12:25 am on July 6, 2012 (gmt 0)

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I think this thread sums up where we are at.

tedster posts a real insight into getting free from Panda. Subsequent posts gradually talk about how spammy the original site is and then talk about content farms and ehow etc.

No discussion from anyone thinking - ok, what can I take from that case study.

I sometimes feel like tedster and netmeg are the only guys offering any help - I am useless as I know more than I post but the stuff you have to deal with doesn't make it easy.
12:33 am on July 6, 2012 (gmt 0)

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Ok, to back up my last post here are my observations in line with the original post.

I have made similar changes to 2 of my sites and seen exactly the same results. Of course I didn't make the exact changes but I made changes thinking about the visitor - what was significant was the increased engagement by visitors, and then our traffic increased and has continued to do so.

But what is significant is that the sort of changes were the ones mentioned in the case study - and so surely that is gold dust to everyone in Panda/Penguin hell.

Myself I can't stand the names given to Google updates - too much power to them.

I am CEO of a business that runs 10 sites, and I don't bank on free Google traffic - I look at it that free traffic is volatile, and I work on every other thing I can do to build my business.
12:55 am on July 6, 2012 (gmt 0)

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I see main content nav moved to left; hope this isn't crucial as lately switched mine to right [after seeing several newspaper sites with this; my sites are content focused so seemed appropriate, and I figured newspapers will do a lot of testing]
Didn't notice any change in page hits.

As to not indexing "nodes" related to keywords - something I've belatedly tried.
For each keyword entered, I get a page, with list of articles and their "teasers" (in Drupal; akin to abstracts). Such pages could help visitors wanting to find more on the sites, but I'm not too interested in people arriving directly via search engines.
I've only recently added noindex to these pages; should make the content indexed by google less "dilute". My impression being that google favours concentrated content; tho I hope it can see value of photo gallery pages with just image plus title.
Also used the site:www.example.com search to scan thro indexed pages, see if there are some others I don't really want there, likewise adding noindex [or should remove if pages useless].
No big change as yet - but at least, touch wood, I haven't been slapped with penalty for such efforts.
2:33 am on July 6, 2012 (gmt 0)

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I hope they didn't pay this SEO alot of money although I'm sure the increases in the traffic paid for it.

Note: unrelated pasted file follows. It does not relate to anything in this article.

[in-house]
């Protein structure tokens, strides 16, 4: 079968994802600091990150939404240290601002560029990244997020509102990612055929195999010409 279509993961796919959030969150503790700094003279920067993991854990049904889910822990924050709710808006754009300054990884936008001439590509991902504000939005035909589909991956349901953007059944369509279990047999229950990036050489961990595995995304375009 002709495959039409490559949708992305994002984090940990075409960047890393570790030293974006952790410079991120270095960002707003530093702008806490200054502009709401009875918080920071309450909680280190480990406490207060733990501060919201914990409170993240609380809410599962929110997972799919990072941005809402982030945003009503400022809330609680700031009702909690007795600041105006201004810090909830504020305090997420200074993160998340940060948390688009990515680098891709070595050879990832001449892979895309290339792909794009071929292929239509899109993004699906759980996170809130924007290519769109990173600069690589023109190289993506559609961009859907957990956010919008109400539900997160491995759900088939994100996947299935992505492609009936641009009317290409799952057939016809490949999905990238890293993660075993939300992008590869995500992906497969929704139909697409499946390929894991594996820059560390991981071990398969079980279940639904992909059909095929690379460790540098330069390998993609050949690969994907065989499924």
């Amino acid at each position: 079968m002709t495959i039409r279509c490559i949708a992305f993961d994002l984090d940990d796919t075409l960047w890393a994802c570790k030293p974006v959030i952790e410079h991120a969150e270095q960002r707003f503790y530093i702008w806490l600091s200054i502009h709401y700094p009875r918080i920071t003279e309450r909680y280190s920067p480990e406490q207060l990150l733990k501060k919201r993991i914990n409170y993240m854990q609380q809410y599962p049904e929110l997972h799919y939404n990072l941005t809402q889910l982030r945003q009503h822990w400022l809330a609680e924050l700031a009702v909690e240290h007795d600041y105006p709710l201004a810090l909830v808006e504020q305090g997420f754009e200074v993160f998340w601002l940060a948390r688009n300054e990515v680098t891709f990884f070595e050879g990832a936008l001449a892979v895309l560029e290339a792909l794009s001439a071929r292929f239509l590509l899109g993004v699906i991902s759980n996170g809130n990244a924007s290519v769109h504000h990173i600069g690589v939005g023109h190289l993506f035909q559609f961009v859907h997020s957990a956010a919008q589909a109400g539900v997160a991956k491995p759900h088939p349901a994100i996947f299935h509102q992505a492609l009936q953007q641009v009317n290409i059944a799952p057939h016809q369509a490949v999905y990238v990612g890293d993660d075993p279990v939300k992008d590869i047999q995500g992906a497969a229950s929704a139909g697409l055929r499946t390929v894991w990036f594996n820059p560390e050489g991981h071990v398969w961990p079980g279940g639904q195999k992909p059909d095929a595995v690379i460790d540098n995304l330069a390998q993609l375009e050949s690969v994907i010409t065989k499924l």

Alot more can be (and should be) done to improve this site. I don't think it's "out of the woods" just yet.
5:24 am on July 6, 2012 (gmt 0)

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@klark0 care to explain what else you would do?
7:05 am on July 6, 2012 (gmt 0)

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I took a nugget from that article: "Topic Umbrellas". Even on a 220 page site I could internal linking changes that better defined groups of content that had different but inter-related focus.
6:11 pm on July 9, 2012 (gmt 0)

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Good read, Tedster. Thanks.

> I sometimes feel like tedster and netmeg are the only guys offering any help - I am useless as I know more than I post but the stuff you have to deal with doesn't make it easy.

I'd like to see individual post ratings like you see on many sites now, incl Amazon. I think this would encourage higher-quality posts. One click to the highest-rated posts in a thread is a valuable, time-saving feature.
12:29 am on July 11, 2012 (gmt 0)

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Great case study, thanks for posting it Tedster.

I had a quick look at the site in question and was surprised that there is still an awful lot of links on each page and interlinking of topics etc. I guess improving it was enough.
5:21 am on July 11, 2012 (gmt 0)

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A question for the guru's out there. Do you really think this site would have revived in highly competitive verticals ?

Matt Cutts talks about what makes a good quality site [stonetemple.com...] and [webmasterworld.com...]
Does it really fit with being a "quality site" in the context of the above.
This 49 message thread spans 2 pages: 49